Three youngsters die in juvenile custody in Georgia in current weeks

In a second case, a former juvenile correctional officer was charged with murder, after a boy died in his custody during a “fight game” he was allowed. The officer, Thomas Lee Hicks, 30, is facing one count of second-degree murder, two counts of second-degree cruelty to children, and one count of violating his oath of office.

The Georgia Bureau of Investigation became involved in the case when officials at the Waycross Regional Youth Detention Center requested an independent investigation into an Aug. 9 incident that resulted in a boy losing consciousness while in custody, the state agency said.

At the time, the GBI said only that the boy had become unresponsive in the presence of several other youths and a detention officer. After Hicks’ arrest, the state agency said the boy’s injuries were the result of a fighting game that Hicks did not stop.

The boy was treated by emergency medical personnel and taken to Memorial Health Hospital in Savannah, where he later died, according to the GBI.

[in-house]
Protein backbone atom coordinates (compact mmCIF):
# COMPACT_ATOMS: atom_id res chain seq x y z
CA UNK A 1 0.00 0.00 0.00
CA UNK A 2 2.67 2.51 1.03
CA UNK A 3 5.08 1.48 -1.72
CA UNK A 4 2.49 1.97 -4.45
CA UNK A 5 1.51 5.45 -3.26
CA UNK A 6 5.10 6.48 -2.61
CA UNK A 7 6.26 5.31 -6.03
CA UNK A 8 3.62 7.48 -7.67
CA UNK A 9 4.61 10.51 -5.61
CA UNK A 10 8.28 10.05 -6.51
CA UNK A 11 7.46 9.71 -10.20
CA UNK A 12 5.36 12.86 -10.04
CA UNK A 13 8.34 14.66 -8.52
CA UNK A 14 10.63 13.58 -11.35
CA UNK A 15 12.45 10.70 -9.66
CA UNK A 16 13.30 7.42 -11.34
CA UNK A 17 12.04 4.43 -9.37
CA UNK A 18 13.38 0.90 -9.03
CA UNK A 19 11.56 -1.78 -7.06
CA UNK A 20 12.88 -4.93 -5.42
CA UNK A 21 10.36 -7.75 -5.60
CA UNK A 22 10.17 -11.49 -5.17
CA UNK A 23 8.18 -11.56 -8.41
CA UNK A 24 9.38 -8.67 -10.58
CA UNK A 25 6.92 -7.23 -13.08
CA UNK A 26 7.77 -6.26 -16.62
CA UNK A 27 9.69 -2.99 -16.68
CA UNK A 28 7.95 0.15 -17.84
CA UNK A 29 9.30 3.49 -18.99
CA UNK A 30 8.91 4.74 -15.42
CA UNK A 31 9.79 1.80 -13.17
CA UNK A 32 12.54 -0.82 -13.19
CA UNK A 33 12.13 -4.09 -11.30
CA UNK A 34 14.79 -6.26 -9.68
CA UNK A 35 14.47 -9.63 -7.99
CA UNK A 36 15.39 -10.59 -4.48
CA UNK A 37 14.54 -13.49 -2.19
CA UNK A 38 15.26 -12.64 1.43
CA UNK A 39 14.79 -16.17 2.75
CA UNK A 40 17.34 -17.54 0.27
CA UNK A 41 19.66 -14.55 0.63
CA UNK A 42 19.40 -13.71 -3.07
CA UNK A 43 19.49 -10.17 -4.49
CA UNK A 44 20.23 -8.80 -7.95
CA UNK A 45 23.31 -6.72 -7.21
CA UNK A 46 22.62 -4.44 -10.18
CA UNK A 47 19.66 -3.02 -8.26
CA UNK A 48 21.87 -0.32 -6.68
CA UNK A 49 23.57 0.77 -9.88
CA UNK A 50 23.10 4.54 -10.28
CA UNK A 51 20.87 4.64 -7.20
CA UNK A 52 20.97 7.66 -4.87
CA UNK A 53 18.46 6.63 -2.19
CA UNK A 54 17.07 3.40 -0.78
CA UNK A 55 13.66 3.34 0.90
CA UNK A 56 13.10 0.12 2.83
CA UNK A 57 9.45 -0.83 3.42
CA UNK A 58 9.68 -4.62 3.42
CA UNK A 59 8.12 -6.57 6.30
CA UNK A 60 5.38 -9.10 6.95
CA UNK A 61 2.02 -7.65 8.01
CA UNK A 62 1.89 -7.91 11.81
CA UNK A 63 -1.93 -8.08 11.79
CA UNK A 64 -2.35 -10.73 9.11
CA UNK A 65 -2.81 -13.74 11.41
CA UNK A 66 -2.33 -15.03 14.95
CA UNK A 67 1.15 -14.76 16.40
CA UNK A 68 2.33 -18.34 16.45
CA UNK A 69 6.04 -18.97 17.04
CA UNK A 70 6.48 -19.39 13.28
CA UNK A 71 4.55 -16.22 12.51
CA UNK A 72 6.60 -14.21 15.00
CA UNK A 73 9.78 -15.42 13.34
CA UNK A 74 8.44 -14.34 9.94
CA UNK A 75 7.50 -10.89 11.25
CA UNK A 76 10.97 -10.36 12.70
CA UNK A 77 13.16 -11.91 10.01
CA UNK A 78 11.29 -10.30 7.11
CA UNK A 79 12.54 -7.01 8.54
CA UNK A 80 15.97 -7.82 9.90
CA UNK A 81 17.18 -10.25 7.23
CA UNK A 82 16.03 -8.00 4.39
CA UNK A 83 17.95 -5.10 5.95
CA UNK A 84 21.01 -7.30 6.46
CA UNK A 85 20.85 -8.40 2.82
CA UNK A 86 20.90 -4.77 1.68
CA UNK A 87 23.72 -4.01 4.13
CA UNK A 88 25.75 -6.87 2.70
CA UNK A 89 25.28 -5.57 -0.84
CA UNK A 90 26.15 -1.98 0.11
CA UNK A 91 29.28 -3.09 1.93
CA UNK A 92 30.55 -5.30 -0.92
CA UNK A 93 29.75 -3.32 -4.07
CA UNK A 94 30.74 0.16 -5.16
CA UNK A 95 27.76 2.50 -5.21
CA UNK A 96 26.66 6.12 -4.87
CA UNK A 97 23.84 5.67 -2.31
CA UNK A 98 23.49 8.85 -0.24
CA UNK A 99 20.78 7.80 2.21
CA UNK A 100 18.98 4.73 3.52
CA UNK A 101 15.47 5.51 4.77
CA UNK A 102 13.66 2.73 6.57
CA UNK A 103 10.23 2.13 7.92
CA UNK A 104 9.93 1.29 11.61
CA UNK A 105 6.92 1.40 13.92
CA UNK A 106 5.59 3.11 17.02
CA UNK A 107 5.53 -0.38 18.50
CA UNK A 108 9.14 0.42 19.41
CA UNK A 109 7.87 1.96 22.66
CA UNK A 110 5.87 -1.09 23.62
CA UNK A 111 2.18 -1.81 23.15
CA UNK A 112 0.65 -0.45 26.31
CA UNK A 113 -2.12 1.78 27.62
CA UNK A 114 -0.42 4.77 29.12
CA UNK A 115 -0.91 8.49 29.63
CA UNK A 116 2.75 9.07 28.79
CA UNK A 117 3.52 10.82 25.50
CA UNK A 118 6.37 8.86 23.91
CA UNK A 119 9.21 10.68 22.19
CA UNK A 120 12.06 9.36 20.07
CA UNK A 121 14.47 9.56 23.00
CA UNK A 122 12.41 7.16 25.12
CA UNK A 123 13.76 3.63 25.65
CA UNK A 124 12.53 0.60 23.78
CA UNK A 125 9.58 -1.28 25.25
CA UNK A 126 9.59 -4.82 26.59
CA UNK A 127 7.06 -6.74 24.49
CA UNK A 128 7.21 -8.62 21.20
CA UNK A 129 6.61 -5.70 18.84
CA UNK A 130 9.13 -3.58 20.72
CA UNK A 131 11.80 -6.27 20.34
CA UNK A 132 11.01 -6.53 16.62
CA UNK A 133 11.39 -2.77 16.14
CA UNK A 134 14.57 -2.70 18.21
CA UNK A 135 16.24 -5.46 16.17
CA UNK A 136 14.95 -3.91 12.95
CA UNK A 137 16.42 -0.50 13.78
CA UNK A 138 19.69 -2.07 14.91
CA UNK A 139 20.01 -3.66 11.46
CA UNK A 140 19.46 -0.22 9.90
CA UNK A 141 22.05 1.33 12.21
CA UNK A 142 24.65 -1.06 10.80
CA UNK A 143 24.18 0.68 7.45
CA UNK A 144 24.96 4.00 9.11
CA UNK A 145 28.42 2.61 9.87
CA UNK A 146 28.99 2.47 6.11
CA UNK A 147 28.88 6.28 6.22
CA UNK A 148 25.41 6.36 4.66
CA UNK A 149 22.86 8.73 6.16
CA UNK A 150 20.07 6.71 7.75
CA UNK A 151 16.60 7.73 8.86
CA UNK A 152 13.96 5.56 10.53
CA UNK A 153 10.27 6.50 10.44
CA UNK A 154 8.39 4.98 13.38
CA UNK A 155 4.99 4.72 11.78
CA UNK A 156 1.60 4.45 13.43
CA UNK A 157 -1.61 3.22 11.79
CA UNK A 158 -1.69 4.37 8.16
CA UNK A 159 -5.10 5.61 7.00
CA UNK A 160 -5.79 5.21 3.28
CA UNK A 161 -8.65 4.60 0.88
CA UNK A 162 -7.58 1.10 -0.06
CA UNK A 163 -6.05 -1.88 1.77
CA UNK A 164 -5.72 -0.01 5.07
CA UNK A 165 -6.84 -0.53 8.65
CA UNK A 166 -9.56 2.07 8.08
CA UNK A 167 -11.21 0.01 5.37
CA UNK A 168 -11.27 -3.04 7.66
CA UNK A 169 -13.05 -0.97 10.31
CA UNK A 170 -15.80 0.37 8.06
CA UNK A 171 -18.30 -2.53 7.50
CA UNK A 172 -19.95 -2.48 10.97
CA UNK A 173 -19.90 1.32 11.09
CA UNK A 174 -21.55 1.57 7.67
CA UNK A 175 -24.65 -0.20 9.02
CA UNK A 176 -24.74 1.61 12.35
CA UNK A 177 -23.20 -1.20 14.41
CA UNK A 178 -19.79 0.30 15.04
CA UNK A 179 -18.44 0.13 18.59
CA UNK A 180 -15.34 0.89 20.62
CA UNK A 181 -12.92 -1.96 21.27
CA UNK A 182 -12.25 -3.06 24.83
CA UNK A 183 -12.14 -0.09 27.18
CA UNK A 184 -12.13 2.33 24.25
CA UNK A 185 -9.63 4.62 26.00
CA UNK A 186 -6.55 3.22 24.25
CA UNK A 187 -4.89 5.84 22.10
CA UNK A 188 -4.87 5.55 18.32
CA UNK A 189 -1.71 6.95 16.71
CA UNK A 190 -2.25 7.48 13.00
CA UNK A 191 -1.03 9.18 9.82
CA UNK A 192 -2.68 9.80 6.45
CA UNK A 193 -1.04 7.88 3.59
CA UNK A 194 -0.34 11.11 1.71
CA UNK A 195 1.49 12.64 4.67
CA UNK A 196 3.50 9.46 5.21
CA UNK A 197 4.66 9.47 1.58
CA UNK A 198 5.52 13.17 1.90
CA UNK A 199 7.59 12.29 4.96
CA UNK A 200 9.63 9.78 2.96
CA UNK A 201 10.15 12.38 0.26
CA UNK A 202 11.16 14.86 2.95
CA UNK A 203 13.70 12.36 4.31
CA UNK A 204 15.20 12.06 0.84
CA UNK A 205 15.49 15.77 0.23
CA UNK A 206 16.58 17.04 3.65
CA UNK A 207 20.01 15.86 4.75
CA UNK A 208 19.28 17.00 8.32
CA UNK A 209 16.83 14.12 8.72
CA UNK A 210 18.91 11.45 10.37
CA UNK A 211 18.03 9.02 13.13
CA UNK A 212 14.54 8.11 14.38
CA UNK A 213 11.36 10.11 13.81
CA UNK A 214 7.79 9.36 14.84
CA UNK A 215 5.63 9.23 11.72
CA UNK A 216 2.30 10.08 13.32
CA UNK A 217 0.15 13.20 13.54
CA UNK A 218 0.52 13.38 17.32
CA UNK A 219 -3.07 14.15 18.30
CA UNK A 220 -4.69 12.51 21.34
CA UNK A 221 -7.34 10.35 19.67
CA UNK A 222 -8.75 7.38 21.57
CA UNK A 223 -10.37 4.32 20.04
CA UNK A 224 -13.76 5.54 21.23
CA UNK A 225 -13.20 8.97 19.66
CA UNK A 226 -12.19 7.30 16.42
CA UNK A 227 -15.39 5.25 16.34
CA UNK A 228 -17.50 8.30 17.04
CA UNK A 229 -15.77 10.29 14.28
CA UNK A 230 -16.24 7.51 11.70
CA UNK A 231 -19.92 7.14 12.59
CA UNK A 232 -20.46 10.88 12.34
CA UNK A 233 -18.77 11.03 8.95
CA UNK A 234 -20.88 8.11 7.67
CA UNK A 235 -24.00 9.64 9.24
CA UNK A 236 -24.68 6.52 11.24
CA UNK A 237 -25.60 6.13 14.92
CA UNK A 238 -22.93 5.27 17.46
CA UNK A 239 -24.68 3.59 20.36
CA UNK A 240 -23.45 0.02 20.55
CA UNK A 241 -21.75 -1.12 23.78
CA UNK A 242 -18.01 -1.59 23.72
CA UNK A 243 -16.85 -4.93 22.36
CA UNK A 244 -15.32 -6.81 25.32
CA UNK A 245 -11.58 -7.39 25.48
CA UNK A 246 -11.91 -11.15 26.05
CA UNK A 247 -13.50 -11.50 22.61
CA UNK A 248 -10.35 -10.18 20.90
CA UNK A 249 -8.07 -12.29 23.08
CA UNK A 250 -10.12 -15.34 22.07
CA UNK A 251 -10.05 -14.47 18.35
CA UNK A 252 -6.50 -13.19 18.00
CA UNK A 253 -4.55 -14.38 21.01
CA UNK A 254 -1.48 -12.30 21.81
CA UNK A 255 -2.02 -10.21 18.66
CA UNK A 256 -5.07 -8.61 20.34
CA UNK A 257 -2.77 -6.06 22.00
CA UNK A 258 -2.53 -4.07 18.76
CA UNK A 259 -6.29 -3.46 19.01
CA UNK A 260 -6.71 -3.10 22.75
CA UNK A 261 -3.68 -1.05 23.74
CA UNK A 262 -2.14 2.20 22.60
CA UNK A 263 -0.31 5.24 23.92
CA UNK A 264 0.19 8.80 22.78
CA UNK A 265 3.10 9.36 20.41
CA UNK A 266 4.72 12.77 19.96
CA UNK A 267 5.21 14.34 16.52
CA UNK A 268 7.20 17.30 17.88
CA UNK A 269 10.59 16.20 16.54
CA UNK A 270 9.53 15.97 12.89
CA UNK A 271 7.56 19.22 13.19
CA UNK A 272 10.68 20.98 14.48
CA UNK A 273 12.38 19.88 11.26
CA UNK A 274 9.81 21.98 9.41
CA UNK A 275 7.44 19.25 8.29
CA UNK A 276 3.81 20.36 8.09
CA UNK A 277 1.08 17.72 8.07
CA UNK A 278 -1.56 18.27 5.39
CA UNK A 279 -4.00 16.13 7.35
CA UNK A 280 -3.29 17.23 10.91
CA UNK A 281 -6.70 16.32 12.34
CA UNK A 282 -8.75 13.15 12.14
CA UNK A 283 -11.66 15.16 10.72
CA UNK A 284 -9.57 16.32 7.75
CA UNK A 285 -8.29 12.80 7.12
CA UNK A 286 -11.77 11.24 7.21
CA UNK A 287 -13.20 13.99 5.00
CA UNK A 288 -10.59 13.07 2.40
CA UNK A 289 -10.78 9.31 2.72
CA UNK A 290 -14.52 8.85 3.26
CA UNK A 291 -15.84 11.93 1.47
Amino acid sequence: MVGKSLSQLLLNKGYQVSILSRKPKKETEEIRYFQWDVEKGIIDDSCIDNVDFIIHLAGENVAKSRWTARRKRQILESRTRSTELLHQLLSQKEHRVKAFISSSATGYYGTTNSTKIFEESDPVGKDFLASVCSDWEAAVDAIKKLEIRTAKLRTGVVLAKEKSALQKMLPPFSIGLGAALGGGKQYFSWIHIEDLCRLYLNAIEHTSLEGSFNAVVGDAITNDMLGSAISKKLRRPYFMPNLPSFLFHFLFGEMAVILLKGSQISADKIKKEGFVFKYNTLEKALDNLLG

The third case involved a 16-year-old female juvenile who died after she became “unresponsive” at Dalton Youth Detention Center. GBI said that they were contacted by the Dalton Police Department about her death in the early morning hours of Aug. 27th.

The Georgia Department of Juvenile Justice Commissioner Tyrone Oliver said that the girl entered the detention center shortly before her death, and she “began experiencing an adverse reaction from what staff learned wan an illegal substance she ingested before her admittance into our facility.”

The GBI medical examiner’s office is conducting an autopsy to determine the cause of death.

In 2019, the Atlanta Journal-Constitution conducted a year-long investigation into failings within the state’s juvenile justice system. The report examined dozens of individual cases, and found that juvenile justice in Georgia is at once both too lenient and too harsh.

The investigation also uncovered brutal conditions within juvenile prisons, and found the system lacks a coordinated effort to confront issues underlying the crimes committed by Georgia teens, such as extreme poverty, untreated mental illness, the allure of street gangs, and the pervasiveness of guns.

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